The event has been expanding, with over 400,000 people attending it last year and even more expected to show up this time.  The growing crowd has made the medieval Diggi Palace, which hosts it, look small, and organizers are planning to shift the event to a bigger venue next year.

Scottish historian and writer William Dalrymple, one of the organizers, said: “The first time we came to the Diggi Palace in 2007, 16 people turned up for the session of which 10 were Japanese tourists who walked out after 10 minutes, as they had come to the wrong place. Things have improved a little since then. We are now formally the largest literature festival in the world.”

Dalrymple, who has extensively written on medieval India and South Asia, has played a pivotal role in promoting the festival.

The other two organizers are its director, Sanjoy K. Roy, and writer Namita Gokhale, who along with Dalrymple made the JLF become one of the most sought-after events in India.

“Why has the literary festival taken off in this country in this extraordinary way? It goes back to the tradition of spoken literature, the celebration of literature orally through the spoken word has deep roots in this country,” Dalrymple said.

“So the idea that a literary festival is a foreign import is something that can’t be maintained. We’ve tapped into something very deep here. Literature is alive and is loved in India,” he said.

Inaugurating the festival’s 13th edition, celebrated British mathematician Marcus du Sautoy said: “Every number has its own particular character in the story of mathematics. For me it is 13; 13 is a prime number, an indivisible number, and the JLF is certainly a festival in its prime.”

The festival this year is taking place amid a raging debate about India’s new citizenship legislation and mass agitation on the issue of preserving the secular fabric of the nation.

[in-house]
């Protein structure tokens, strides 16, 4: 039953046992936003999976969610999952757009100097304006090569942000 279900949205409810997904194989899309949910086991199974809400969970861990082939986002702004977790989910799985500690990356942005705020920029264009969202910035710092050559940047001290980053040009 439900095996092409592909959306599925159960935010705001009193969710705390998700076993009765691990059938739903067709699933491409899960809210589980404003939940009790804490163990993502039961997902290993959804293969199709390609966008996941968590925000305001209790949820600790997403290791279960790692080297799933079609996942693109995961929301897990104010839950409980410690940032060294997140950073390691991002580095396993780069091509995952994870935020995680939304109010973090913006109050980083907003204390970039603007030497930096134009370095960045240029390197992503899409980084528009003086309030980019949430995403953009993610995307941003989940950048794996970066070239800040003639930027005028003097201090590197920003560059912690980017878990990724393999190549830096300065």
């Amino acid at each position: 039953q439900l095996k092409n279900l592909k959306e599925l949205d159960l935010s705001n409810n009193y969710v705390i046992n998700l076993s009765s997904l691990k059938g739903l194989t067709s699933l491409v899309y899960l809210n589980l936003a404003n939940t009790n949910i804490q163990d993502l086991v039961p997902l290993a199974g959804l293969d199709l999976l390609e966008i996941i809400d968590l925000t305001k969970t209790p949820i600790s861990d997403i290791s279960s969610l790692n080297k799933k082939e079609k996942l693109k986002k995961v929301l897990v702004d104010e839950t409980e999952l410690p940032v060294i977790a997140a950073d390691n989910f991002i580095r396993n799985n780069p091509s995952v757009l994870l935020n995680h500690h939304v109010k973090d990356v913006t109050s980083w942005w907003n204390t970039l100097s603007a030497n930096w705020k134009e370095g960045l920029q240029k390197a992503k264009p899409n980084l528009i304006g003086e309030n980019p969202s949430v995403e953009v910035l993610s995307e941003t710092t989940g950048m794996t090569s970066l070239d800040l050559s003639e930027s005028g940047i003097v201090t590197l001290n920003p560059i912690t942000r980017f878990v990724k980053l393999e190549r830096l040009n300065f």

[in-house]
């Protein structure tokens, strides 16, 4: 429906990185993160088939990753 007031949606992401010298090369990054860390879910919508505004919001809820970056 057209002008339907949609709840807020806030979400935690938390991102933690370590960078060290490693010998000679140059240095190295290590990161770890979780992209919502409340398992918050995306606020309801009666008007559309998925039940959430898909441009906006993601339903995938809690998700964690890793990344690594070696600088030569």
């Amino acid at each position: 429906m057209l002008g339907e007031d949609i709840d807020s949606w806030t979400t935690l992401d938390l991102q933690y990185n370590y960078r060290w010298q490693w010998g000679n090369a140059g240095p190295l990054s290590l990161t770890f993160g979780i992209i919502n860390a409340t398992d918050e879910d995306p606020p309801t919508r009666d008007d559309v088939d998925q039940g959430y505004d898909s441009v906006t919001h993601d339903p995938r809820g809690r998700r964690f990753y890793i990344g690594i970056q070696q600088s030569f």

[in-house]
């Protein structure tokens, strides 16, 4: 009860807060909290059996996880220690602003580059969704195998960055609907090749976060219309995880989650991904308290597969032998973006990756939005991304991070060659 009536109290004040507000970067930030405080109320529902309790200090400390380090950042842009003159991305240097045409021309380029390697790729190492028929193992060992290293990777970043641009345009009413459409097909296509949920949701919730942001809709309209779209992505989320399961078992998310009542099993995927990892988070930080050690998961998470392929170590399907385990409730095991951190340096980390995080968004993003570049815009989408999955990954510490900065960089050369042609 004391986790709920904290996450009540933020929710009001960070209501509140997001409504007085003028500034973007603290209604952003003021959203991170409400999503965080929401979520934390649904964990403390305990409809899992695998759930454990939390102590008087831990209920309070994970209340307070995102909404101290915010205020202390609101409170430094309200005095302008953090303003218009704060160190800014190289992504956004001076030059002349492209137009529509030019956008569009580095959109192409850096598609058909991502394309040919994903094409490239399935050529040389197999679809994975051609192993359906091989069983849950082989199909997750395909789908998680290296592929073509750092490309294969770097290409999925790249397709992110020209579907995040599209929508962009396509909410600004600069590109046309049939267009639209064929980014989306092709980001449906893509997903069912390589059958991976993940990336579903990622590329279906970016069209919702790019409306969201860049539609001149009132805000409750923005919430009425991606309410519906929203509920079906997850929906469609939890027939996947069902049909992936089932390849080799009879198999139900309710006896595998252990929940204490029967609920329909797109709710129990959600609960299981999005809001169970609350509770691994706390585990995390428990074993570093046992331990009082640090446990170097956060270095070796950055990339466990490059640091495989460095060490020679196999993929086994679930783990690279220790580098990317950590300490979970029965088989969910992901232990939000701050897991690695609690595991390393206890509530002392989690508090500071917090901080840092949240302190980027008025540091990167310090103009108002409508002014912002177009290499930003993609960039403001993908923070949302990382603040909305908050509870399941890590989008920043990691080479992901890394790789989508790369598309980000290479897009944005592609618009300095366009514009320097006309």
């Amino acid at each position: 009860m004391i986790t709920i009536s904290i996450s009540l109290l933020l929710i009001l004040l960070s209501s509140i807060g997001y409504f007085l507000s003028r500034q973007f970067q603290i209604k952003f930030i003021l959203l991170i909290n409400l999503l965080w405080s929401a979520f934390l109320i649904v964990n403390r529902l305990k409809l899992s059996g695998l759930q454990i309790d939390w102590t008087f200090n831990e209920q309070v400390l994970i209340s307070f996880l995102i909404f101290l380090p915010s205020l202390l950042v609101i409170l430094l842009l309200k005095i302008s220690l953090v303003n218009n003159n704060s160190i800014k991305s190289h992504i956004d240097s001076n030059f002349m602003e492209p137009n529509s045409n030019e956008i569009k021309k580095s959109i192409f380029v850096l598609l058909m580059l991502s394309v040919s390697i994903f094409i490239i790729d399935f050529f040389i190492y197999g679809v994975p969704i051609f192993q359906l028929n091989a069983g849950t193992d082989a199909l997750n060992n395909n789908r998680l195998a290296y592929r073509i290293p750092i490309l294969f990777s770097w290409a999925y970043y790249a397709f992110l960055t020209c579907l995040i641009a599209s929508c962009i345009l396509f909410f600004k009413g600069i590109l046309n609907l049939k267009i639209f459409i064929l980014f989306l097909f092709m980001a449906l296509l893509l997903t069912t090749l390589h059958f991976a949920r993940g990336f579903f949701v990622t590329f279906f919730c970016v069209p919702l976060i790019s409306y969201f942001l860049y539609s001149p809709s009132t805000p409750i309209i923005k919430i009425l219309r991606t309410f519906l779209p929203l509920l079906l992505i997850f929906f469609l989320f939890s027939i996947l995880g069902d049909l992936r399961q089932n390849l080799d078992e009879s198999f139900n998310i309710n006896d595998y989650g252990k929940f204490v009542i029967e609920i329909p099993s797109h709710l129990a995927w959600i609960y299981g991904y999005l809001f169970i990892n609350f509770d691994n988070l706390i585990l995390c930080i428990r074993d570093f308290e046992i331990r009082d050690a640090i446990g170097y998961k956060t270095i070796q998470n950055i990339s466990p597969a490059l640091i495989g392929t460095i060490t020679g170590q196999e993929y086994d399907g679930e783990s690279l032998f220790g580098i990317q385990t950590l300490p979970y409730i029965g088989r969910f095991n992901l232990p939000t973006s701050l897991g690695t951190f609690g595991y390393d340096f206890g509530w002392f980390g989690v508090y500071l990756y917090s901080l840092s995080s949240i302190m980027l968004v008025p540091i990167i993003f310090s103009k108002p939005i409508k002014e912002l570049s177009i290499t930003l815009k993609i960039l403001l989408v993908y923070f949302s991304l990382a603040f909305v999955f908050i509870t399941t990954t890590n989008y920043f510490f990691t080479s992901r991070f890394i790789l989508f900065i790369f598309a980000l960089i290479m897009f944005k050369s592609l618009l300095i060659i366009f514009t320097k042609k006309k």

Reflecting on the prevailing mood in the country, Roy, in his opening remarks, said: “We are now faced with a situation where we see a spread of the narrative of hatred. Literature is the one thing that can push back against it and so can be the arts. All of us have a responsibility to do so and this is not the time to be silent anymore.”

Gokhale said: “Ever since its inception 13 years ago, we at the Jaipur Literary Festival have tried to give a voice to our plural and multilingual culture. We live in a nation which is defined by its diversity, and it is our effort to present a range of perspectives, opinions, and points of view, which together build up a cross-section of current thinking.”

She added: “We seek mutual respect and understanding in our panels — it is important to us that these often conflicting ideas are respectfully presented and heard. We also resist predictable and self-important all-male panels, and try to ensure that the vital voices of women resonate through all aspects of our programming.”

One of the attractions of the event this year is the presence of Nobel laureate Abhijit Banerjee, who won the prize in economics last year.

There are also panel discussions on Kashmir, the Indian constitution and history.

The prevailing political situation in South Asia is also reflected by the absence of Pakistani. Before, popular Pakistani authors would attend the JLF, but delays in visa issuance and a hostile domestic environment forced the organizers to “desist from extending invitations.”